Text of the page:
But this should not “[compromise] the school’s policy on the use of mobile phones for other pupils”.

This should include “prohibiting the use of mobile phones by sixth-form pupils in front of younger pupils, for example limiting use to a sixth-form common room”.

5. …and nor should staff

Staff should also “not use their own mobile phone for personal reasons in front of pupils throughout the school day”.

But the DfE acknowledged there “may be occasions where it is appropriate for a teacher to use a mobile phone or similar device, for instance to issue homework, issue rewards and sanctions or use multi-factor authentication”.

6. Schools can confiscate phones…

Schools “can use a range of sanctions” for breaching phone bans, “including confiscation and detentions”. It is for heads to decide how long it is “proportionate” to confiscate phones.

Schools already have this power, and are protected from liability for loss or damage of items if they are confiscated lawfully.

But schools should “consider whether it is proportionate in the circumstances of the case and consider any special circumstances relevant to its imposition”.

These include the pupil’s age, “any religious requirements affecting them” and any special educational needs or disability”.

7. …and search pupils for them

Heads also have the power to search pupils or their possessions “where they have reasonable grounds to suspect that the pupil is in possession of a prohibited item as set out in legislation or any item identified in the school rules as an item that may be searched for”.

Headteachers “can and should identify mobile phones and similar devices as something that may be searched for in their school behaviour policy”.

Again, this is not a new power. Guidance on searching pupils already sets out banned items can be those the headteacher has deemed “detrimental to maintaining high standards of behaviour”.

8. But some pupils may need flexibility

The DfE warned there “may be other exceptional circumstances where schools should consider making adaptations to their policy for specific pupils”.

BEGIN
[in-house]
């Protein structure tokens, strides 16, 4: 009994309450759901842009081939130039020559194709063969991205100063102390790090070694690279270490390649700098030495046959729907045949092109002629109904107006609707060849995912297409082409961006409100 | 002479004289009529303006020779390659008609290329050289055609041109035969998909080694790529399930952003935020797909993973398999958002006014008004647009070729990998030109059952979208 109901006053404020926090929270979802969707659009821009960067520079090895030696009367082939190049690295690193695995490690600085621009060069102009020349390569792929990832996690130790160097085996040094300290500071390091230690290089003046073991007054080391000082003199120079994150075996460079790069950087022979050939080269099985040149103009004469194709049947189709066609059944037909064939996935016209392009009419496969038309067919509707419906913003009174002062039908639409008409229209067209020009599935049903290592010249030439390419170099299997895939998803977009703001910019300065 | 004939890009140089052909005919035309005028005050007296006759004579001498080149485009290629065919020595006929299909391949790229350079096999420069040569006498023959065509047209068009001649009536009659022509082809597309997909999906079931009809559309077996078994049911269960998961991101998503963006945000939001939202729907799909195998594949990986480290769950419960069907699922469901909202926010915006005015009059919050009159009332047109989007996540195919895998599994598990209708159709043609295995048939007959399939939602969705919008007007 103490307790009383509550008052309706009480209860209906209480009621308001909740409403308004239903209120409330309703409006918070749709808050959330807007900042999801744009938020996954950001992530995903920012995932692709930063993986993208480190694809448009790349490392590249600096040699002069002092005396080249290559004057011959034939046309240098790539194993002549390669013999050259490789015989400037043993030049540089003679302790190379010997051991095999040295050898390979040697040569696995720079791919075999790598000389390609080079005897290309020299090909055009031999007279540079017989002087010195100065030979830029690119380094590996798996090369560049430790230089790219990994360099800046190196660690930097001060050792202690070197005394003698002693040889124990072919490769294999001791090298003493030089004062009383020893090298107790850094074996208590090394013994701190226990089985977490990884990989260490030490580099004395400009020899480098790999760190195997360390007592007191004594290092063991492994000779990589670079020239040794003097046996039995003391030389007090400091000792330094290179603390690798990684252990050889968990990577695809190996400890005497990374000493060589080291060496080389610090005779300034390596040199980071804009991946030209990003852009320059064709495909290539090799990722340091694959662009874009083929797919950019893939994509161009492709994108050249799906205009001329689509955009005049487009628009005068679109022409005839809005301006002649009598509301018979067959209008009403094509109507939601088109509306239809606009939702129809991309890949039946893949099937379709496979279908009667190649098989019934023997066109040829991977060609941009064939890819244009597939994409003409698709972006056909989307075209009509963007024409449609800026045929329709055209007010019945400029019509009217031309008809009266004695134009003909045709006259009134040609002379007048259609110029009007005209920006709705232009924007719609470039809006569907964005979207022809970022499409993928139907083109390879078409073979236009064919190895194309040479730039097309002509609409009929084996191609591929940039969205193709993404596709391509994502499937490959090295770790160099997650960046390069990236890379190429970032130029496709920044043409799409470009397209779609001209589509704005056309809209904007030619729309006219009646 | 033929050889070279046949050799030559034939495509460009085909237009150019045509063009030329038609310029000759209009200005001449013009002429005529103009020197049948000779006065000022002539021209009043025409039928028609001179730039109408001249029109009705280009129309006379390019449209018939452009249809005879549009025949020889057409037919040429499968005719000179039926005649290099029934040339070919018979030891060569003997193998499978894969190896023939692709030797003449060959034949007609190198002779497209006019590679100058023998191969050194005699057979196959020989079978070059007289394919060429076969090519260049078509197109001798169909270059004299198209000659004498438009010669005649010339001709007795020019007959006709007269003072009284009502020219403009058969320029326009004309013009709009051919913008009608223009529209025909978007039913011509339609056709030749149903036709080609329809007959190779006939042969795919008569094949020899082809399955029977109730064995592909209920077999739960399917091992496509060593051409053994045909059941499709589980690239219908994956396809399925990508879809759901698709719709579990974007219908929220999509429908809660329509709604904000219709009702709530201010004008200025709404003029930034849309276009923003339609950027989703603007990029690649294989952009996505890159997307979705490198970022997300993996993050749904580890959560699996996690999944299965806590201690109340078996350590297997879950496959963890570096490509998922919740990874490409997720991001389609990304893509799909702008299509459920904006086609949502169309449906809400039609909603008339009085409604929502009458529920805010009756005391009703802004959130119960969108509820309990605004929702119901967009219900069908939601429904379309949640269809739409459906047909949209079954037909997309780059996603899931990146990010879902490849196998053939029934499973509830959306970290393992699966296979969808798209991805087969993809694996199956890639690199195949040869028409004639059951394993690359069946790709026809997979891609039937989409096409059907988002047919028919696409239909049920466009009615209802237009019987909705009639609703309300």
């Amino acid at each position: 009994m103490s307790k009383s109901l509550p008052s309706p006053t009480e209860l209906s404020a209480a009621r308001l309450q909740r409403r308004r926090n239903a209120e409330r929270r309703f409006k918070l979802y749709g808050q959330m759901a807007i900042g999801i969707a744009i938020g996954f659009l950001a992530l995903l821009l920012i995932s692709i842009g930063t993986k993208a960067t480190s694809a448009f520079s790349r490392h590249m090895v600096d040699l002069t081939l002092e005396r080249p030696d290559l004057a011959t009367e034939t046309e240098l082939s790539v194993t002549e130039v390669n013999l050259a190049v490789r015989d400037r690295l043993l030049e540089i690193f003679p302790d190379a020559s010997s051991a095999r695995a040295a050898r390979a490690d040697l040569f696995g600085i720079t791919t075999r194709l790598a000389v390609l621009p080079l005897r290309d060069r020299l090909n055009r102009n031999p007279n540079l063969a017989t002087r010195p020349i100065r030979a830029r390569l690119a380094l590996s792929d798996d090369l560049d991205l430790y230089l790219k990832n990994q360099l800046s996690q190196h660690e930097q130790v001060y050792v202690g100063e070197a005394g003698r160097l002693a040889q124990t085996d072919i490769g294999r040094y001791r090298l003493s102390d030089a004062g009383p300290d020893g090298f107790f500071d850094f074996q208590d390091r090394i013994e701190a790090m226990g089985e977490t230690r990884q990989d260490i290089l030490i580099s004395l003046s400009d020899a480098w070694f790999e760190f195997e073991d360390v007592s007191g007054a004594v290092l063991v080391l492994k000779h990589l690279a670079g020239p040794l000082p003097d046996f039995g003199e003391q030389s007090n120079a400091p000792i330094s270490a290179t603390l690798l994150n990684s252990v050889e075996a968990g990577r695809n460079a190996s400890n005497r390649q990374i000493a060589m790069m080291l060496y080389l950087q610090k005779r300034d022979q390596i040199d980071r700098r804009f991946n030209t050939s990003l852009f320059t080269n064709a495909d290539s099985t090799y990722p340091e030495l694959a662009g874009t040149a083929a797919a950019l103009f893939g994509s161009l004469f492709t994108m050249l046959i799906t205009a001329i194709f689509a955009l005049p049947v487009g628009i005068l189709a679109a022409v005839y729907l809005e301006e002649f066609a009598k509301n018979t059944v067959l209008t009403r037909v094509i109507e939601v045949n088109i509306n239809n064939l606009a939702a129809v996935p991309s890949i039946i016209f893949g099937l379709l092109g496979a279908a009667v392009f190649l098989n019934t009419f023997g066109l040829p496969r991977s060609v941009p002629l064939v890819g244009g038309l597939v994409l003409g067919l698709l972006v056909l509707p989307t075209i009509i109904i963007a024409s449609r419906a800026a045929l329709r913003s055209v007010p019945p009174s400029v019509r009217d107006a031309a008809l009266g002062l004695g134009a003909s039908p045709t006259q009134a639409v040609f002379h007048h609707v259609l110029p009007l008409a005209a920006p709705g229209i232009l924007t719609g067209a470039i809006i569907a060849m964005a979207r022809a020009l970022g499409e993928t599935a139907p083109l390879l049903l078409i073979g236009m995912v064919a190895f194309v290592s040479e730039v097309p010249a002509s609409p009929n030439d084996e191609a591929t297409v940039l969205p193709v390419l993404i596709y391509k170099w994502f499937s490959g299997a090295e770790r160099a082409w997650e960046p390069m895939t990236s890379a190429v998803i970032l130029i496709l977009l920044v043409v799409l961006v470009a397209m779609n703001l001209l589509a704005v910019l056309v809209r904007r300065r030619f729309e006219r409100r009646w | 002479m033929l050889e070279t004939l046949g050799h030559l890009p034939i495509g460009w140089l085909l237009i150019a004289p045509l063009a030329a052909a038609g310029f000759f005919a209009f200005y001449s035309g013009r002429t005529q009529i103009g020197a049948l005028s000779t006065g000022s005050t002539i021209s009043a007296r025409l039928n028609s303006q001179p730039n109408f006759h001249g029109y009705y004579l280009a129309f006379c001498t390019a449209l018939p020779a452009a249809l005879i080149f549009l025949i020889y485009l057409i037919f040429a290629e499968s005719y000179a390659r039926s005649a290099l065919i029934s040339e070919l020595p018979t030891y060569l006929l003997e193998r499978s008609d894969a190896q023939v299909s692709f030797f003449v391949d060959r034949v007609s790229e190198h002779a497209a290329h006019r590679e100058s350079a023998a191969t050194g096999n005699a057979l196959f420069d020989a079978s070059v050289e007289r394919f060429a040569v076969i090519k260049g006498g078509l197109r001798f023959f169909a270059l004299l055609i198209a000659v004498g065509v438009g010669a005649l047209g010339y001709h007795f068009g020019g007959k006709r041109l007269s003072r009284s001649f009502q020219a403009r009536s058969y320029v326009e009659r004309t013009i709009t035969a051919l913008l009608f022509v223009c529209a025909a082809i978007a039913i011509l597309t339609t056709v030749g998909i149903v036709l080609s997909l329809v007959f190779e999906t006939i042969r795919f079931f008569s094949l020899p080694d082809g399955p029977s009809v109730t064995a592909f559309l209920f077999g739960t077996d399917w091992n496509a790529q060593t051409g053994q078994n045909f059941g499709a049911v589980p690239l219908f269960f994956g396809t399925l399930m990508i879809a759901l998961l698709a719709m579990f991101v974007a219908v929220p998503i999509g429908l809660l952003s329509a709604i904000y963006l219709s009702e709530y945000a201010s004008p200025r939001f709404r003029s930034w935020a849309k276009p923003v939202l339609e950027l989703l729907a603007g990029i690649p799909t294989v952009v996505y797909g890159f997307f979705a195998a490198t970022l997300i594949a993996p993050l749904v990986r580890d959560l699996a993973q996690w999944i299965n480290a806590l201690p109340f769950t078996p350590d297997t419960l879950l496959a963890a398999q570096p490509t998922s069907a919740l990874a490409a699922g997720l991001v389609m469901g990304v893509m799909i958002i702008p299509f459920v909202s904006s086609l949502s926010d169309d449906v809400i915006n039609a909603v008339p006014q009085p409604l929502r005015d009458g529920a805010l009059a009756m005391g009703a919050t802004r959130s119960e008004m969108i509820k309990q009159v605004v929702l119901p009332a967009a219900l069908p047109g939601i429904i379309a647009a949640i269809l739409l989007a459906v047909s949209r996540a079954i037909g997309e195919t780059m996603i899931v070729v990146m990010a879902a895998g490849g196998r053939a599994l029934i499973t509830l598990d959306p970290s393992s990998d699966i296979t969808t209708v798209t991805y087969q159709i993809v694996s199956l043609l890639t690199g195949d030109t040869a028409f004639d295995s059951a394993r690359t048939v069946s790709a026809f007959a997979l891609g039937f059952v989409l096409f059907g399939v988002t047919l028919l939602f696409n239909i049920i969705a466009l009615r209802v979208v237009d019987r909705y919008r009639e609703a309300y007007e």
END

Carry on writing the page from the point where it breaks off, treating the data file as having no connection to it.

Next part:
For example, allowing a disabled pupil access to a phone where necessary “may be considered a reasonable adjustment and a failure to do so may be a breach of the school’s duty”.

Another example is pupils with medical conditions like diabetes, who “might use continuous glucose monitoring with a sensor linked to their mobile phone to monitor blood sugar levels”.

Schools should also allow flexibility for pupils who “depend” on phone access because of their “individual circumstances”, for example young carers.

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3 Comments

  1. Frank Solarz

    This is deflection from the real issues facing Education. The real issues are funding, recruitment and for some schools RAAC remediation. The local school has lost 18 classrooms including laboratories. Students are losing use of practical rooms but no support from exam boards. The school kitchen is shut too meaning no one gets hot food in the middle of the day. So students on free school meals (could be their only meal of the day) do not get hot food! That has been the situation since September. The are no plans for remediation in the near future. Hence deflection with mobile phones!

  2. Kevyn Davies-Jones

    This is a typical backward-looking attitude in the education sector in its approach to technology – and anything new. When I was at primary school, we had to write with nibs and ink wells, even though everyone in the real world had been using biros for decades. The mentality is still the same. Mobile phones are the present and the future. Schools should be encouraging and teaching good mobile phone use, not banning and stigmatising it.